Use Common Sense
...and the full body of research

Think about it; if an out-of-shape couch potato (with just enough muscle to change channels) performs high-intensity, fast-twitch exercise, he may get injured ... pre-stretched or not.

This is why researchers in 2003 concluded, after researching all of the studies on this subject, "no definitive conclusions can be drawn..." In short, there needs to be a body of research based on age, weight, conditioning, and the study needs to be performed for the specific sport and type of exercise before life-changing conclusions are drawn.

 

The truth about stretching

First, yoga is great for you! Don't let some writer using sensationalism to sell a story to a magazine deter you from stretching.

Researchers show that prolonged stretching (in the form of yoga) with moderate aerobic exercise and diet control will reduce cholesterol and significantly reverse hardening of the arteries (20 percent regression) in adults with proven coronary atherosclerotic disease.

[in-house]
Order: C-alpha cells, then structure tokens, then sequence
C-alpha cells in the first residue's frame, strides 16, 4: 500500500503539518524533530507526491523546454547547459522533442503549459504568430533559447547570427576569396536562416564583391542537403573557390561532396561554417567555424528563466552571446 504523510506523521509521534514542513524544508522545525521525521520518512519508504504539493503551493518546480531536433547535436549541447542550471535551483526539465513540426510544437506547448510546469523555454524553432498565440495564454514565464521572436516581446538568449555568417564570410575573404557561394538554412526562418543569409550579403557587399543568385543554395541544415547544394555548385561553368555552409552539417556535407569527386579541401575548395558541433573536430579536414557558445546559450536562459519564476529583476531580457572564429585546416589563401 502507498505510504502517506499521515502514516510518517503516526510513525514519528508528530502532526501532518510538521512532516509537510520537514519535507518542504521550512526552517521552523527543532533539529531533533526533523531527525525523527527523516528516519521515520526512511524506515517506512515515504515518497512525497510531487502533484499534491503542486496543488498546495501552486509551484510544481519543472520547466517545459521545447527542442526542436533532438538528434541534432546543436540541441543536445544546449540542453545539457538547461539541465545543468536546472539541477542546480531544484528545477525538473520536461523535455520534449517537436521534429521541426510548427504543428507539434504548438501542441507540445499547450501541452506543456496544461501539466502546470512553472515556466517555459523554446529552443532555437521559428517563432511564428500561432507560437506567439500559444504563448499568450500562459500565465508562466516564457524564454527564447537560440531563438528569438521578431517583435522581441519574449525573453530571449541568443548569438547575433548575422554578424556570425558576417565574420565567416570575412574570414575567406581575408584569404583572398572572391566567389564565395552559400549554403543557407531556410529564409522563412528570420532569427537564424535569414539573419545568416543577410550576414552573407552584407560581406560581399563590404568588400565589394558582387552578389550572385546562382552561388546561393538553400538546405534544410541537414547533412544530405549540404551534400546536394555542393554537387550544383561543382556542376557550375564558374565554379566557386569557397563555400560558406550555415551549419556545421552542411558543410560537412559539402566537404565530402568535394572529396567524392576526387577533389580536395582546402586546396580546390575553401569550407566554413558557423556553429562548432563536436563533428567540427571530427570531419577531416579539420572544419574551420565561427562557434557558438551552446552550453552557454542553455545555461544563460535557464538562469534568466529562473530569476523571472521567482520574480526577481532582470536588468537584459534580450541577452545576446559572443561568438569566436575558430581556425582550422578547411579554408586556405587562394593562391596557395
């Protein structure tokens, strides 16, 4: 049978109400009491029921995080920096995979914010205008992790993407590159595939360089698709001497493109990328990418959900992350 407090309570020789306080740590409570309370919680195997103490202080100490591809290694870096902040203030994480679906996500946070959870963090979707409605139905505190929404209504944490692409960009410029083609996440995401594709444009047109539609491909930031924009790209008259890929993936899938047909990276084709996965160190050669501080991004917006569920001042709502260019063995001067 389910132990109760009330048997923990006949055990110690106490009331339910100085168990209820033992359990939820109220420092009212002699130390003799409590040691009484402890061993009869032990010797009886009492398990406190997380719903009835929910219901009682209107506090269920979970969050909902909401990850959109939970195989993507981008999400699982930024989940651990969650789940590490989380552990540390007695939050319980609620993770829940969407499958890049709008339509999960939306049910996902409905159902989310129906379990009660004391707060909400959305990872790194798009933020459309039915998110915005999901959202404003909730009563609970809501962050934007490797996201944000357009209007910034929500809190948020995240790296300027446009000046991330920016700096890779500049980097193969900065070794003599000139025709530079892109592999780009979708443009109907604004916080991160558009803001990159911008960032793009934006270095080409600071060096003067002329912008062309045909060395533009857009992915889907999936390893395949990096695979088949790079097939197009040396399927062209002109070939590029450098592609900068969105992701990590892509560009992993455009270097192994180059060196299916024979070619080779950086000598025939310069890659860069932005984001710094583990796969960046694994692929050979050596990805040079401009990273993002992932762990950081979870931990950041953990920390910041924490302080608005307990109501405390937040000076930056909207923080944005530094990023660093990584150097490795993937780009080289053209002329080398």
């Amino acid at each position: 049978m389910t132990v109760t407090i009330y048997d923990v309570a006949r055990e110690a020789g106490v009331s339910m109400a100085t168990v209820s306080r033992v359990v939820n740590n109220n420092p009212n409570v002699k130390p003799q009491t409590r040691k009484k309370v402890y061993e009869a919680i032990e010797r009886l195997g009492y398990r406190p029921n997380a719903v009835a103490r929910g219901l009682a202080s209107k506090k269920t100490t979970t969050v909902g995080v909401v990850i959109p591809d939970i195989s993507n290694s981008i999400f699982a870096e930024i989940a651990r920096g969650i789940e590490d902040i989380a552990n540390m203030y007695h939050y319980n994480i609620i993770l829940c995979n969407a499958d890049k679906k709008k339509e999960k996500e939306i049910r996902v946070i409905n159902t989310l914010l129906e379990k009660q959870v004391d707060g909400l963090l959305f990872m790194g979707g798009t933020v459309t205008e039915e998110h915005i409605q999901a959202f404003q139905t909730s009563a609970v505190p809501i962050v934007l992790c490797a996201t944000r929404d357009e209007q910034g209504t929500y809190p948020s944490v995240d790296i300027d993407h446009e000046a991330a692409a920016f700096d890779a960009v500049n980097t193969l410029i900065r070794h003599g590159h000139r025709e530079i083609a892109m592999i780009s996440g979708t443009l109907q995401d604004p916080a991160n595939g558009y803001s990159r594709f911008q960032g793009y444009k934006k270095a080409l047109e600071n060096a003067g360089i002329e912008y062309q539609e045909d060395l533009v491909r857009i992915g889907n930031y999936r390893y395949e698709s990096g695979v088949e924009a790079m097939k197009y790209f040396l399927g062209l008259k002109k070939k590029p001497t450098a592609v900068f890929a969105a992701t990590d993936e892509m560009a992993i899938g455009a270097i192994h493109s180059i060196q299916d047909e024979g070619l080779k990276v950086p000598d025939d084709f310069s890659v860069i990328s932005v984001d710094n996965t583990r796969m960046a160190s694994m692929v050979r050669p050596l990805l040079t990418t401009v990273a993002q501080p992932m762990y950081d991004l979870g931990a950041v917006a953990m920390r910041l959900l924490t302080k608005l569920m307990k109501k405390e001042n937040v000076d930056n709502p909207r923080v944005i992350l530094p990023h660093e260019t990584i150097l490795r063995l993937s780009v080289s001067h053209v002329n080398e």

After one year in a yoga program, participants lost weight, reduced cholesterol, and improved their exercise capacity, (Retardation of coronary atherosclerosis with yoga lifestyle intervention, 2000, Manchanda).

If you have time for yoga class, or your martial arts training emphasizes stretching, that's great. Keep it up! But if you're not attending karate or yoga classes, then the Ready Set Go Fitness 10-Minute Stretching Routine may be for you.

Use dynamic stretching before games

Researchers show that athletes should not perform prolonged stretching routines before playing a game because it temporarily slows muscle activation. Dynamic stretching - Neck Circles, Arm Swings, Knee Rotations - may be better for pre-competition.

Prolonged stretching (stretch-and-hold "static" stretching) slightly decreases strength for up to an hour after stretching by slightly impairing muscle activation. (Reduced strength after passive stretch of the human plantar flexors, 2000, Fowles).

Static stretching builds flexibility and should be performed regularly, just not immediately before a big game.